From Robert Lang-
“Can I ask Craig a question? Walt is very knowledgeable, not just with useless trivia. In addition, the books are FULL of detail about a variety of subjects. How hard is it to accurately research these details? Have you ever been called out because these details were incorrect?”
I think if there’s one thing I underestimated in assembling Walt, it was the bond that he would have with readers by being one of them. I’ve referred to Walt as over–over-age, over-weight and overly-depressed–but I knew he had to have a couple of strengths or he wouldn’t be able to survive what I was going to put him through in that first novel, The Cold Dish.
First, I made him tough with a tenacity that won’t allow him to quit—he’s not the handsomest, strongest, or smartest, but if you’ve done something you shouldn’t, he’s the last person you want after you, because he’s not going to quit. I laugh when people say Walt’s too old to do the things he does—resolve doesn’t have a life-span and what I’ve noticed is that the older people get the more dogged they become.
Next, I gave him a sense of humor, because as an old cowboy once said, “It’s what gets you up the hill.” It dovetails well with Walt’s persistence in that there are going to be tough situations in your life and if you’re able to use humor to cut them down to size you’ve got a fighting chance. I think humor indicates an agility of mind that balances out the determination in Walt’s soul and gives me the opportunity to make Walt’s perspective of the world more entertaining.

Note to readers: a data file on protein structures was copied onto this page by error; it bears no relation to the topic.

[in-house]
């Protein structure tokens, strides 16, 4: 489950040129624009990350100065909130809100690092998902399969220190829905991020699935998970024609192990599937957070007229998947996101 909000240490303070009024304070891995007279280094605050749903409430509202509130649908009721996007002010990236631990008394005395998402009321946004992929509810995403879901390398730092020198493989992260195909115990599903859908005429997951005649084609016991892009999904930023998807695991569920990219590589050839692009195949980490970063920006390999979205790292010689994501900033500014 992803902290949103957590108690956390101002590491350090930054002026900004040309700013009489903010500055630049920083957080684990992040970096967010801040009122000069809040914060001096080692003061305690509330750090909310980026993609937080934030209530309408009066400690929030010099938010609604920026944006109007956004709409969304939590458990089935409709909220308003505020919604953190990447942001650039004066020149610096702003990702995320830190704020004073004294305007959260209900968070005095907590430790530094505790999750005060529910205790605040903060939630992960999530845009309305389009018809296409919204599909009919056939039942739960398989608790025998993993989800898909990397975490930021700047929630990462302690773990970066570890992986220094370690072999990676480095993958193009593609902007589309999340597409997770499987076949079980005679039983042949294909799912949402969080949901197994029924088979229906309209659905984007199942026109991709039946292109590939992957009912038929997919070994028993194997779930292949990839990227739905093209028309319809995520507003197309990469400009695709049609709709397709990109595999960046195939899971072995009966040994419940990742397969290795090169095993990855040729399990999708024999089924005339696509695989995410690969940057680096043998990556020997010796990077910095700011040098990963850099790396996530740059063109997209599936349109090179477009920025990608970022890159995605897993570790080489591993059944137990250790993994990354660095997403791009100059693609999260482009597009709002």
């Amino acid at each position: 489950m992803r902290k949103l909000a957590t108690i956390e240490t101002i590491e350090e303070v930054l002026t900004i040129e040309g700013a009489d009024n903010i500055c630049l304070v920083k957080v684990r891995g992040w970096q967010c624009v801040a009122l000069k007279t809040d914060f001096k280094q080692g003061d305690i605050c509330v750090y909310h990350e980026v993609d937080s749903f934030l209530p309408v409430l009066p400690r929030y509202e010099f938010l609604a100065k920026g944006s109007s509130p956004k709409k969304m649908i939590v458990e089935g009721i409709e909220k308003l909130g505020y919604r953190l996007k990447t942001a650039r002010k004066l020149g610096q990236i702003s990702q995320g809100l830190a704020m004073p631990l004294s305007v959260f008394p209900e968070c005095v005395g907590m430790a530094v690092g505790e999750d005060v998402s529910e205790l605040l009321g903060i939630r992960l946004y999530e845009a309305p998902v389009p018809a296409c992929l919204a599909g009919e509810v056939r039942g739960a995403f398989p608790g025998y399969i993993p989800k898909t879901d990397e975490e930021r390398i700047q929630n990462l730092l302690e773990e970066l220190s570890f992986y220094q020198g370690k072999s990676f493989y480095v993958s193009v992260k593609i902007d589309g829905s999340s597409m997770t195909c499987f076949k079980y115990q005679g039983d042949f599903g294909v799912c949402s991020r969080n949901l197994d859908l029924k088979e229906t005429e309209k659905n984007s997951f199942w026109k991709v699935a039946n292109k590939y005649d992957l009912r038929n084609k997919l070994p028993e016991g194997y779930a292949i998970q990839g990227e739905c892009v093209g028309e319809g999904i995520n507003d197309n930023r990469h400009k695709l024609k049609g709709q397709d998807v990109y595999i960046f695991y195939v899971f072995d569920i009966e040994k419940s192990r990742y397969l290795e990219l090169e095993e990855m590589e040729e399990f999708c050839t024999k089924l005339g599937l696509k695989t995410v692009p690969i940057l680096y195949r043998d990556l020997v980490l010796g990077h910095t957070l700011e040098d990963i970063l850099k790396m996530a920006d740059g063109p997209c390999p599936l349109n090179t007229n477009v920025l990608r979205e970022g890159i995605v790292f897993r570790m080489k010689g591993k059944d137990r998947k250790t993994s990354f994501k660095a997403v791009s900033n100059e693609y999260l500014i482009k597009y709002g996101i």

Third, I made him a reader. Walt reads everything and best of all, he remembers what he reads. I grew up with a father who had a photographic memory and let me tell you what a pain in the ass that was… I’m sure I’ve got the same gift, I just can’t seem to get the things developed.
Finally, in answer to your question, for me the research is half the fun, coming up with the components that make a story work. I’m not a big fan of basing my stories on complete fiction, preferring to construct my stories with the help of newspaper articles or true events. The book I’m working on for 2020 is titled The Next To Last Stand and how it came about was an essay by Norman MacLean, where he discussed the relevance of Custer’s Last Fight, a painting that Anheuser-Busch used to create prints that he distributed to bars and saloons all over the country. When he was finished with it, he donated the 15’X9’ painting to the 7th Cavalry, but it was destroyed in a fire at their headquarters in Fort Bliss, Texas in 1946… But what if it weren’t? I like finding a kernel of social and historical truth as a jumping off point for the novels in that you get to learn something along the way. I’m up to my knees in books about Custer and The Little Bighorn, but I’m gaining an education along the way. There’s never been a more contested portion of western history, and I’m sure there will be people who will take umbrage with certain points, but I think that’s just something that goes with the turf.
You do your best to make sure the books are correct. I like to think that I’ve got an inquisitive mind, and I do love reading, something I’ve got in common with more people than just Walt.
All the best,